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Posts tagged ‘portraits’

When shadows in photos aren’t a bad thing

It is nearly impossible to eliminate all shadowing in a photograph.

As a general rule of thumb, especially when shooting portrait photos, soft shadows are acceptable and can enhance an image while harder shadows tend to have a negative effect. This is typically the case, but not always.

Take for example the images below:

The first is a sample of a photo with harsh shadows and the second is one with a softer shadowing effect.

image shaodws

soft shadows

However, in some cases a unique use of dark shadows can add for a wonderful aesthetic fell.

See the following images for as examples:

The first is an amazing shot by a talented photography names Hannah Wessman. The second is a shot I took which is published in my second or two poetry books along with one of my poems.

beautiful shadows

model in the shadows

What lesson can we take from this? While there are rules in photography as in any art form, sometimes they can be bent or even broken and produce an amazing finished product.

Baggy eyes – begone (from my photos) in two simple steps

When working with portraits or any type of photos with close-ups on people’s faces, you will very likely run into the dreaded bags under the eyes issue.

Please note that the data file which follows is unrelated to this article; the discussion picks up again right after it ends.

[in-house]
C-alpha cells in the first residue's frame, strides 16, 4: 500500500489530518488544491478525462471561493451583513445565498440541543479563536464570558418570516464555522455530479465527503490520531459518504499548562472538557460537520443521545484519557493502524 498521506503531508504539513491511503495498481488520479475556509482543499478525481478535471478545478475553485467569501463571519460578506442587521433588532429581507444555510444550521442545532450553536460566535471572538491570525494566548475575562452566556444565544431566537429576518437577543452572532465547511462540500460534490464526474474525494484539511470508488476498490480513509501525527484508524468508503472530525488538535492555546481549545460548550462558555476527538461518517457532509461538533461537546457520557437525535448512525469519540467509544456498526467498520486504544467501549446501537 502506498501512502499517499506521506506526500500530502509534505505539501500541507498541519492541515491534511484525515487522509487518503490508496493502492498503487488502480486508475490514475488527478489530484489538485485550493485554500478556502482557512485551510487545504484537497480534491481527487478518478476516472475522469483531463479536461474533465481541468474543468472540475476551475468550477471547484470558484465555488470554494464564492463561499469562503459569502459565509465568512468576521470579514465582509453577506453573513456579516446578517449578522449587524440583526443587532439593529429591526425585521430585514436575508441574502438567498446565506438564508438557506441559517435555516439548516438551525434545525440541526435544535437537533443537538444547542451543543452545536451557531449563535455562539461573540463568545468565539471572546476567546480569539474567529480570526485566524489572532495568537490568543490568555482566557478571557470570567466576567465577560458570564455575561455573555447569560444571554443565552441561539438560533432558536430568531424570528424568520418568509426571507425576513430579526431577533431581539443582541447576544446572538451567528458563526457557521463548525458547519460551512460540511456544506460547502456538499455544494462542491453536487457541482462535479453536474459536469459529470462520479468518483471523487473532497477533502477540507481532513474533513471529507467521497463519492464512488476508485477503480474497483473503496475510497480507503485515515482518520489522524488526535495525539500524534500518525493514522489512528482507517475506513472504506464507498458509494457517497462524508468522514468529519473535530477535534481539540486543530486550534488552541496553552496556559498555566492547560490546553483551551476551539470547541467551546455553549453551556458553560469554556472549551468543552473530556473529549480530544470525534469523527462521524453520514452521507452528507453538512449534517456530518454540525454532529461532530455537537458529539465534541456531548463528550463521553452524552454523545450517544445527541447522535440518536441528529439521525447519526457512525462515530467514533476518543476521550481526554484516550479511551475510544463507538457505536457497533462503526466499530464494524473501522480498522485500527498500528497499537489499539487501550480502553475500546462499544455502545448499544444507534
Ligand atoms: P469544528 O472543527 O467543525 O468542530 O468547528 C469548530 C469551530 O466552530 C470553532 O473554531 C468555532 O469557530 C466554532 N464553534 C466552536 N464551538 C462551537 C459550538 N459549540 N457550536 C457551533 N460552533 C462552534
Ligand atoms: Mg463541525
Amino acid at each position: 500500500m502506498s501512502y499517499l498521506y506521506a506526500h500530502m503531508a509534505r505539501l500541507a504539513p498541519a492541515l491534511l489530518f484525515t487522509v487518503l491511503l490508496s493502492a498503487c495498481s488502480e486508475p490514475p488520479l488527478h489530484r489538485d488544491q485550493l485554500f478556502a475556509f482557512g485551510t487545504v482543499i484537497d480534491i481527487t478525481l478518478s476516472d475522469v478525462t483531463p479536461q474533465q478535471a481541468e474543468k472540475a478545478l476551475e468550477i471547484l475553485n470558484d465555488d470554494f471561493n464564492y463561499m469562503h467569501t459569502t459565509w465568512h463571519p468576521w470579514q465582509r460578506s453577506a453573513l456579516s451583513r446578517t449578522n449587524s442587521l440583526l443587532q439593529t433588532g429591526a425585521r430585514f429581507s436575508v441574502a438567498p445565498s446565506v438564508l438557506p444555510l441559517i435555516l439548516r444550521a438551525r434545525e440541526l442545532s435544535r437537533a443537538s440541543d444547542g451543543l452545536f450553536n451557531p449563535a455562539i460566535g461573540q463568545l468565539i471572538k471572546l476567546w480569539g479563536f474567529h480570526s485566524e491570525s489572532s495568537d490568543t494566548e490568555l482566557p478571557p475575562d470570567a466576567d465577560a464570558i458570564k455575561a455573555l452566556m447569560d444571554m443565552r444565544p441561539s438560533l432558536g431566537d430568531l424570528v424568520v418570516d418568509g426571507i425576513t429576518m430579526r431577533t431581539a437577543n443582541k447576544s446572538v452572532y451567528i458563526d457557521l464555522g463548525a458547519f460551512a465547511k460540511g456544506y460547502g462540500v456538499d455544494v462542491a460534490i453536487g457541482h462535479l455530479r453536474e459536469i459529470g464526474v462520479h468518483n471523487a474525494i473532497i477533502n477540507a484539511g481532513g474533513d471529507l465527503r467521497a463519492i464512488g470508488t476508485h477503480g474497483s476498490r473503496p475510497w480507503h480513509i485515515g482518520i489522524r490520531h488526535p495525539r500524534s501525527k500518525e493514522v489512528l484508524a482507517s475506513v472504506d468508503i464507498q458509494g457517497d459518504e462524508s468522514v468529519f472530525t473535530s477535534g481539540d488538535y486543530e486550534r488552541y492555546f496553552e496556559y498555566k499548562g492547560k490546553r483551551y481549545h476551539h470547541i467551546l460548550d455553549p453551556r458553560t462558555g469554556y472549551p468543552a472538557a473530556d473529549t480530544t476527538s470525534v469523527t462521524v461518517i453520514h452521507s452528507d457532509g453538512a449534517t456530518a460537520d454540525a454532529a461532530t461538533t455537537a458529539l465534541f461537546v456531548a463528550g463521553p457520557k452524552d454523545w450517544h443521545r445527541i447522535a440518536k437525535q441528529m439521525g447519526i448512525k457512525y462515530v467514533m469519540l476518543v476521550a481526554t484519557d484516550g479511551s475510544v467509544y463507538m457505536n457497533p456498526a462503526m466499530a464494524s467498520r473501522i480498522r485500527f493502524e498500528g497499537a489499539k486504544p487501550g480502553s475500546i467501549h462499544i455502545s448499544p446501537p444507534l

The truth is, no matter what our age may be or how beautiful a person we might be, bags under the eyes are pretty much a natural coinsurance for just about everyone, at least from time to time.

So, I offer you two simple ways to get rid of these unsightly sacks once and for all, at least in your photos anyway.

Before and After


What you’ll need:

Photoshop or any photo editing application that has the tools specified below.

Method 1 – Cloning

Take a small selection form around the eye are and clone it using the clone stamp tool or equivalent. Then proceed to fill in the dark, baggy area with the cloned colors. This works well with people of any skin tone or ethnicity.

Method 2 – Dodge

While this method isn’t generally effective with those who have darker skin tones, it works great for those with lighter ones. Use the dodge tool (or again an equivalent) to cover over the dark, baggy areas. Be sure to set the tool’s exposure to a fairly low percentage so as to avoid the area turning out to white.

There you go, no more bags, at least not in your images.

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